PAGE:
Mr. President,

We welcome the convening of this session for it provides us with the opportunity to review what has been achieved at the national and the international level, for the protection of children. It also avails us of an historical opportunity to reaffirm our commitments and devise new plans which would ensure a brighter future for our children. We think that the most important item these plans should include is the provision of primary health care, and the essential and appropriate health facilities. It is totally unacceptable that 10 million children die annually because of diseases that can be protected against by preventive measures, raising the awareness and the provision of affordable medicines. Measures proven to be effective in combating malnutrition and the eradication of AIDS must be intensified through the establishment of centers for prevention and treatment, as well as making available more effective and less costly medicines and drugs. Special assistance should also be given to children orphaned because of AIDS. Furthermore, specific strategies with a fixed time frame, should be set up to facilitate school enrollment for children, whose numbers exceed at present 100 million, mostly girls. In these two fields, we call for giving top priority to the African continent in which the percentage of children not enrolled in schools constitutes 40% of children out of school all over the world. The percentage of HIV infected persons in the continent is 70% of the world rate of infection, and 90% of children orphaned by this epidemic are found in Africa. We in the Libyan Arab Jamahiriya, out of our belief in defending the right of African children and African people to health and well being, have declared in a statement made by the Leader of the Revolution in the Abuja summit held last year, the establishment of the African Research Center for Disease Control. The largest share of the costs will be shouldered by Libya. This is meant to be an initiative that may move conscientious people to contribute to the success of this institution, or to emulate its example, so that efforts may be united in waging humanity battle against fatal diseases.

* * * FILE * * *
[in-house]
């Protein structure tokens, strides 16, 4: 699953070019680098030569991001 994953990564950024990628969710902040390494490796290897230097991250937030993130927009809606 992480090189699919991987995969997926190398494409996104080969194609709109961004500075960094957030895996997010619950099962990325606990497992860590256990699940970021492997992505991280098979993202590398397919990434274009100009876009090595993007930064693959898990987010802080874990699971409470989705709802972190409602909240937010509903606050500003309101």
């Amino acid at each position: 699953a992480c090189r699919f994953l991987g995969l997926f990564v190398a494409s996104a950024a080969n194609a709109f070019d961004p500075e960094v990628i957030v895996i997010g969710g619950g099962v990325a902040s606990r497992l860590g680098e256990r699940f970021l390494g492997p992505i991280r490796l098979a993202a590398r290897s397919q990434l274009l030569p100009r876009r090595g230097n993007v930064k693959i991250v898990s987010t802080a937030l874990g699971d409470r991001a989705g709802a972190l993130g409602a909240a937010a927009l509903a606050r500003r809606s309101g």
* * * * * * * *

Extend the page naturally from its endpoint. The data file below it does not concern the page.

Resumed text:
Mr. President,

Assistance and resources must also be provided to countries affected by mines and other war relics to which innocent children fall victim. We stress that no plan or programme can be successful without resources. It is, therefore, necessary in order to ensure healthy life, quality education and the protection of children from diseases, to provide adequate resources, both on the national and international levels. In this respect, we call for the allocation of more resources for children in national budgets. International financial institutions should also give priority to expenditure on children protection programmes in the resources they apportion to development. We stress, furthermore, the importance of an expeditious solution to the predicament of external debts that burden certain countries, and obstruct their efforts that aim at protecting children and sustaining their growth. We call also for the implementation of policies, which espouse exemption from customs duties and the quota system for the exports of the developing, and the least developed countries, in order to support these countries' efforts to implement plans of action for the benefit of children.

Finally, Mr. President, We are aware of the fact that there are many issues that deserve priority. However, nothing could be more vital than the survival of our children. Let us, therefore, grant this issue an utmost priority. Children are the pillars of the future and the pivot of progress for all societies, any time and anywhere.

Thank you for your attention.